The afternoon light is bright and clear after days of a low grey sky. I take my camera out and walk my usual beat around the canal. The massive Paulownia trees that used to shade the empty lot at the end of my block have been torn down. I spend a while photographing their remnants, the stumps and branches still embedded in the rusty fence.
A couple approaches me, the man is wearing some kind of goggles. His hair is curly and springs out from under the goggle-strap. He starts talking. He asks which way to the big graveyard, and I point down the avenue, “It’s a long walk, though.”
“That’s ok, it gets rid of the stress.” The woman nods and pulls him by the hand, but he’s not done here, not at all. He reads my hoodie and asks, “What’s ‘wake up‘ is that a political thing?”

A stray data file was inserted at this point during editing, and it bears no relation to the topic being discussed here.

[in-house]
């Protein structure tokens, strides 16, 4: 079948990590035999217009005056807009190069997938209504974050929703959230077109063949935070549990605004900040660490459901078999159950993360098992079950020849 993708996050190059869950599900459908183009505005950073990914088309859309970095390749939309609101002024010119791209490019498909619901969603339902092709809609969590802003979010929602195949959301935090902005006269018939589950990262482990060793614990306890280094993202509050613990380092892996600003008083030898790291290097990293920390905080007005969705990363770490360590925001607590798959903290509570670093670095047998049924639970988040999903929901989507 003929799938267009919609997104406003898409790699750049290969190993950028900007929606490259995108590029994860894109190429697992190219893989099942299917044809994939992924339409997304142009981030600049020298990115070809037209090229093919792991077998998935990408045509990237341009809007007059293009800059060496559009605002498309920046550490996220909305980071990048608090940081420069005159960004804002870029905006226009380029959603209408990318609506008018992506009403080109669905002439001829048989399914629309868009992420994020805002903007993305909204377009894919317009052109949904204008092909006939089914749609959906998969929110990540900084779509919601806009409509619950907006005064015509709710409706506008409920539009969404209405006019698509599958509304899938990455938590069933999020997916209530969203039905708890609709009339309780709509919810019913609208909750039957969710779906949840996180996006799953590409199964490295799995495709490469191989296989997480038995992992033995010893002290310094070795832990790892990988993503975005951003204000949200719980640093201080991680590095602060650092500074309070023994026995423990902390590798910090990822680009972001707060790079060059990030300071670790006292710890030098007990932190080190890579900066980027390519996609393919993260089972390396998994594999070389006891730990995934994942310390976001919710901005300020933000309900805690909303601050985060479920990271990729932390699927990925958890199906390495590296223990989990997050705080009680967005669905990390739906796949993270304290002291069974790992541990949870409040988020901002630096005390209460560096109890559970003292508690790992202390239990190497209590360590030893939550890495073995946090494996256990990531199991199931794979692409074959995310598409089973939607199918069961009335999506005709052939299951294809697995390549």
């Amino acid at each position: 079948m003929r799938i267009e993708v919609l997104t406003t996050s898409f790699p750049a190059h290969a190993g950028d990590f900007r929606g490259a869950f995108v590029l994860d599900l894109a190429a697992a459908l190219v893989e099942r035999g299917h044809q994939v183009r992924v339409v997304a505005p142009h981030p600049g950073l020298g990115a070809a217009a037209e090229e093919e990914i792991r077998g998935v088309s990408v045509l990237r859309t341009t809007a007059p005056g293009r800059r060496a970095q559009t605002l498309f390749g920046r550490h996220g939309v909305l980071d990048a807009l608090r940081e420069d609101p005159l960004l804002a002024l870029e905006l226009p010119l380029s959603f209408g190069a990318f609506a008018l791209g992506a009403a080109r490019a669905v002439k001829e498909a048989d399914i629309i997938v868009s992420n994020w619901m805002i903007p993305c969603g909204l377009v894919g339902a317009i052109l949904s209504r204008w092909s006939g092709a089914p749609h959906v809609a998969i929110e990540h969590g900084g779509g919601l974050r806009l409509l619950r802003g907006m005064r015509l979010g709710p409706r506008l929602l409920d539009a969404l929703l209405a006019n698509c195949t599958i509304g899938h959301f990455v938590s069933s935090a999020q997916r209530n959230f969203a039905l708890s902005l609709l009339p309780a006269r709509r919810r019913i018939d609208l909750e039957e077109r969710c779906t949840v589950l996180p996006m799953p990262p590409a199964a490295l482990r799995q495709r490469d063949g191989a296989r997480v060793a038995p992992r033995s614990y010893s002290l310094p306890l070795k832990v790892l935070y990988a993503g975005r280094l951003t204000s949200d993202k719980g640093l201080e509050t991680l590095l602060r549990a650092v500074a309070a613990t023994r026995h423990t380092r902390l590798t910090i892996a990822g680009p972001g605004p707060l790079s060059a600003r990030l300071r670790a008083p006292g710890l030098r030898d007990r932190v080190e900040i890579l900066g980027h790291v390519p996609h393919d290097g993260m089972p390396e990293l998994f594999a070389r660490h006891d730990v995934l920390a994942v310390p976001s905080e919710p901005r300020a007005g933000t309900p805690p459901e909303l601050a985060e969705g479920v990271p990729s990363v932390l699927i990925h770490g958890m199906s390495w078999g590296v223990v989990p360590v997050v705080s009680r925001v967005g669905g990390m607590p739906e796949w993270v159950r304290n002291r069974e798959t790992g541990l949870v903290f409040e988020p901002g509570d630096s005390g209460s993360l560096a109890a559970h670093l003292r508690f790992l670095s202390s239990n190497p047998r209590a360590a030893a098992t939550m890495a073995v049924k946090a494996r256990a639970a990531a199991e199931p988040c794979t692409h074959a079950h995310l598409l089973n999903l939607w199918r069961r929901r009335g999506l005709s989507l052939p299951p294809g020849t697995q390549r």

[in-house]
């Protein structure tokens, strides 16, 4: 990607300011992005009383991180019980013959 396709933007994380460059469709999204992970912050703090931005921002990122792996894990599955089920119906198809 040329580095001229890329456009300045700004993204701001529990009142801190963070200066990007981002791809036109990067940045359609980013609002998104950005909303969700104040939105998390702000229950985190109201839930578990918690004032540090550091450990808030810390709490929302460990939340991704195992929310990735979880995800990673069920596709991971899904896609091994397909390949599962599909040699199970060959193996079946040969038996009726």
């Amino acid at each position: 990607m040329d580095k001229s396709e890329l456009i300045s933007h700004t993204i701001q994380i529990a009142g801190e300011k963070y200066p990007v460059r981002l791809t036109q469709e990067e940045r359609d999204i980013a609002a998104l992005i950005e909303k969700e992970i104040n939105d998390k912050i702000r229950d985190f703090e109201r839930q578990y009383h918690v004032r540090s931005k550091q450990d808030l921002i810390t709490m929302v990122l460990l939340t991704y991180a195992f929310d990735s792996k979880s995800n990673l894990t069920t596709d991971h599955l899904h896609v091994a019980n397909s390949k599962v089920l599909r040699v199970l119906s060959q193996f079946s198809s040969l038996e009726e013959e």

“No I just made it. Like, we should all wake up.” Before I’ve even finished he’s racing on, you have to imagine this, it’s unending, and utterly without inflection.
“Oh are you into Buddhism because I’ve been reading this guy who tells it all in stories about four animals and how you’re supposed to see your life like a movie and let it be in the past and that helps with the stress you know what I mean.” She tugs his arm again. “See here I go I’m not walking yet so it’s not helping with the stress and I guess we should go but I’m still talking.”
She’s tugging harder. She smiles at him, without frustration. She puts an arm on his shoulder and turns his body toward the avenue.
He’s wearing a varsity jacket, and when she pivots him around, I see that it’s got the name of my high school on the back. Not my year, I’m sure of it. I’d remember that.